Oh Lord, purify me, make me a chalice in which you dwell, offer your sacrifice in me and spread your love through me. Let me shine like gold, adorn me with the jewels of virtue that I may always be open to you. Fill me. Overflow me. Let me be like that most perfect vessel, the Singular Vessel of Devotion, She to whom I cry for protection against the Evil One. I ask this for your glory, for the vessel is nothing without the sustenance inside, the cup nothing unless it is filled. Oh Lord, purify me.

Give me a word, Abba

Wednesday, June 9, 2010

Pretty and Boring.

If I have one major complaint against modern man, it's that he is close-minded. And one of the areas I really notice this is in the area of music. I have talked to so many people (mostly teens, I guess, or at least from the ambiguous group "young people") that only value music from the last 20 years (in some cases 30). Within the last three decades, there has been a huge boom in the music industry. In terms of modern pop music, the industry has gone from producers like George Martin, who kept within the framework of previous musical traditions (putting together the music symphonically, so my dad always says.) to the seventies where true "mainstream pop" came into being. From there, it went through the eighties and nineties and finally reached the 2000s. At this point, the hip hop movement truly flourished. The sixties was where pop was going through adolescence. The seventies were the college days of pop. I feel like the 2000s are the decade of the mid-life crisis. Pop music was divorced from its roots in the long range musical tradition and is now finally trying to deal with it. And the children of this divorce are as dysfunctional as can be expected. Hip-hop, that gloriously gyrating musical style has captured the bodies of the faithful. And what better music to portray the horrors of the sexual revolution than that which focuses primarily on the body. Just listening to current dance music and hip-hop is enough to make one gag. Why would anyone WANT to hear about this stuff, except to inspire inappropriate actions on the dance floor and in the bedroom?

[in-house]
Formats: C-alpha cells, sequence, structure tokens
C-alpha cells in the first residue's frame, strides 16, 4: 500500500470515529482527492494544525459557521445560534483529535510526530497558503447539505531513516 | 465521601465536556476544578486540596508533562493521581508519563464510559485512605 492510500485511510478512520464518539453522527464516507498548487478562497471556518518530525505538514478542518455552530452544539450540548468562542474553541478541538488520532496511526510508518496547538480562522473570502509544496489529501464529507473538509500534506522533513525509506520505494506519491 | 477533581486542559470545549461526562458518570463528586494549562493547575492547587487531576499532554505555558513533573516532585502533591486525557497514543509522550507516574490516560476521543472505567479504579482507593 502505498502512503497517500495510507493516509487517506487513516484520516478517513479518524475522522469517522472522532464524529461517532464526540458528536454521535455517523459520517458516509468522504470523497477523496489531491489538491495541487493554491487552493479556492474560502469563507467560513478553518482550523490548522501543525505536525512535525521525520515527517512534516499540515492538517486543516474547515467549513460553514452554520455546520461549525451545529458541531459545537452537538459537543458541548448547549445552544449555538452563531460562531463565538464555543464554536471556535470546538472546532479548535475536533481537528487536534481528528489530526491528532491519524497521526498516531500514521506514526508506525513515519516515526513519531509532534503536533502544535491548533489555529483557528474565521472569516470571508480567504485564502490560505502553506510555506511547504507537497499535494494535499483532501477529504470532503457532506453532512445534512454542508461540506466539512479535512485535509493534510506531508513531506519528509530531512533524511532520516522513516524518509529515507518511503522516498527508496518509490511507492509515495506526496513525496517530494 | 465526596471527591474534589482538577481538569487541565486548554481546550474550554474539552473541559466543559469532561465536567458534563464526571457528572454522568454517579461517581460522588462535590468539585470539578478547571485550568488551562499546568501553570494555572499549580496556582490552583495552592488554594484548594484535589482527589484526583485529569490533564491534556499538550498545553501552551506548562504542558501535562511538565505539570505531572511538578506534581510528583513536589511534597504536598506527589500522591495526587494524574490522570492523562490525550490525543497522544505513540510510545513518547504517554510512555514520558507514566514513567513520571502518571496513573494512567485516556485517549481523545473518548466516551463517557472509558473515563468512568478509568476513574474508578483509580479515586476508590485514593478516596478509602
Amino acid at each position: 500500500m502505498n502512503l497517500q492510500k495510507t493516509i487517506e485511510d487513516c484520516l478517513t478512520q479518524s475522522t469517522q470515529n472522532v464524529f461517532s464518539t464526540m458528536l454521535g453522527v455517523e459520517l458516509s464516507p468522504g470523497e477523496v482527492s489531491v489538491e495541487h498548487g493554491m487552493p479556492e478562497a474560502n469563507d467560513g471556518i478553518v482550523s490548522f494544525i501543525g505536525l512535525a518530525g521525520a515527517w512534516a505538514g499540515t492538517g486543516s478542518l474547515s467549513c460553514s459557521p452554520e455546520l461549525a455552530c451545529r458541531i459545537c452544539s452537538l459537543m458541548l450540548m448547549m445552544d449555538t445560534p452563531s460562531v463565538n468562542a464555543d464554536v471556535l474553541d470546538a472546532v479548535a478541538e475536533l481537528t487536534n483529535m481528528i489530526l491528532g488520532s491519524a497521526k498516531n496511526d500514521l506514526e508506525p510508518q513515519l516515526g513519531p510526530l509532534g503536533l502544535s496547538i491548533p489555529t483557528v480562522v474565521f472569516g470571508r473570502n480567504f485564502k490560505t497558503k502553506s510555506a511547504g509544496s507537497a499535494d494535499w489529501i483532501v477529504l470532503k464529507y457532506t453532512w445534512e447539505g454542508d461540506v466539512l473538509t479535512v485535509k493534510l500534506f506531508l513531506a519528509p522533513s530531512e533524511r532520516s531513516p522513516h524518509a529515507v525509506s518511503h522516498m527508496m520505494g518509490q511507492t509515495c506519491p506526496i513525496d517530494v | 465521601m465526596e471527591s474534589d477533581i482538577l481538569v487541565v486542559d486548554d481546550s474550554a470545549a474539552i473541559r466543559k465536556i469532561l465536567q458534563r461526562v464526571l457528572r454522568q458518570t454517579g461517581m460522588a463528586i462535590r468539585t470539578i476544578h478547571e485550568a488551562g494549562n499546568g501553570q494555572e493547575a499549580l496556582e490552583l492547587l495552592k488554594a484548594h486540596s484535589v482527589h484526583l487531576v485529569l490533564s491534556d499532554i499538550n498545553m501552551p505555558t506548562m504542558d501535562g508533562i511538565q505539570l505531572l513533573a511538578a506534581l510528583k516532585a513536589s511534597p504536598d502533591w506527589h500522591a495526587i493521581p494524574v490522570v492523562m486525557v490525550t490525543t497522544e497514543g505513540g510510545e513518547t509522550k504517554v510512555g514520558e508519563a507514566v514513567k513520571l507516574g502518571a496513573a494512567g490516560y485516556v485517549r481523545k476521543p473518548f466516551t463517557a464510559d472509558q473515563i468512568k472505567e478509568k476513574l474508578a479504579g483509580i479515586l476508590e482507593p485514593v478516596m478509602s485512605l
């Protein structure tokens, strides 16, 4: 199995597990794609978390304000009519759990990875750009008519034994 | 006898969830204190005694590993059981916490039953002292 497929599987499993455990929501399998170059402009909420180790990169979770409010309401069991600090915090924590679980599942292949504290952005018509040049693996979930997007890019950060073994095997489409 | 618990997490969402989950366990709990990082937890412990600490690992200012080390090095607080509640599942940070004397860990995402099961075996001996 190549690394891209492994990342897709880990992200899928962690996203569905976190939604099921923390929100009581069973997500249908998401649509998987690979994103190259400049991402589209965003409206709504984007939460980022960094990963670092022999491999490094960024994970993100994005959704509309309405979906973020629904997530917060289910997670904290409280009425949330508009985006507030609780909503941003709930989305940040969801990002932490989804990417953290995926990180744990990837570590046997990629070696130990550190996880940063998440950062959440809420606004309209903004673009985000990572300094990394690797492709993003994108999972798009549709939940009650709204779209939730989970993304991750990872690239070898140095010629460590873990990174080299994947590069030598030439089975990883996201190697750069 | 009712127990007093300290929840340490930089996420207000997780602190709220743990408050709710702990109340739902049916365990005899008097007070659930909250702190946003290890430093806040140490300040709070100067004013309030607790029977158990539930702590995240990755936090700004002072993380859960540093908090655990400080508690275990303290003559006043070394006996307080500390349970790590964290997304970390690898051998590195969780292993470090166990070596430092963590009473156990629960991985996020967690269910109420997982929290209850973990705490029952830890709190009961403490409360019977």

And then there's that strange phenomenon called "indie", the rebellious eldest child of Pop. Always disagreeing with the parents just to disagree, and expressing that through music's pretty easy. Just don't do what anyone else is doing. The greatest sin is to be mainstream. if you see a trend, reject it.

I'm kind of dissatisfied with where pop has gone. Lady GaGa and Ke$ha, Nickelback, and Green Day. Owl City.

Certainly not boring. Pop is anything but boring.

Unless you actually think about it. The fact that the levels of complexity, the layers of meaning, the depths you can plumb in this music are about between 1 and 2. Not a singer? No need to be. Auto-tune it. ANYONE can be a pop-star. It takes no musical talent to be a musician anymore. All you need is a desire to work the system and the money to do it.

Take Lady GaGa for instance. She started out writing piano-pop/blues songs. they showed her skill, and she could sing. Now, it's all about effects on the voice, ruining any chance to share her real voice, raunchy lyrics, which completely degrade her, and music to make the body respond. It's one dimensional, and it's boring.

And they call Classical Music, Chant, Polyphony, The Beatles, The Moody Blues, The Beach Boys Boring?

If we wanted to engage our whole selves in the music, we could find enough to interest us for hours. That's how interesting it is. We are multi-faceted people. We should have multi-faceted music.

But no, it's pretty, maybe, but boring.

So much current music is both not pretty and boring.

Pop music should learn from its elders.

I have nothing against Pop music, but when that's the only music you'll listen to, it gets pretty obnoxious. Learn to use your mind when listening to music. Learn to expand your knowledge, broaden your horizons.

Or am I just preaching to the Choir?

Or are Choirs outdated?

I'm just preaching to the Band.

No comments: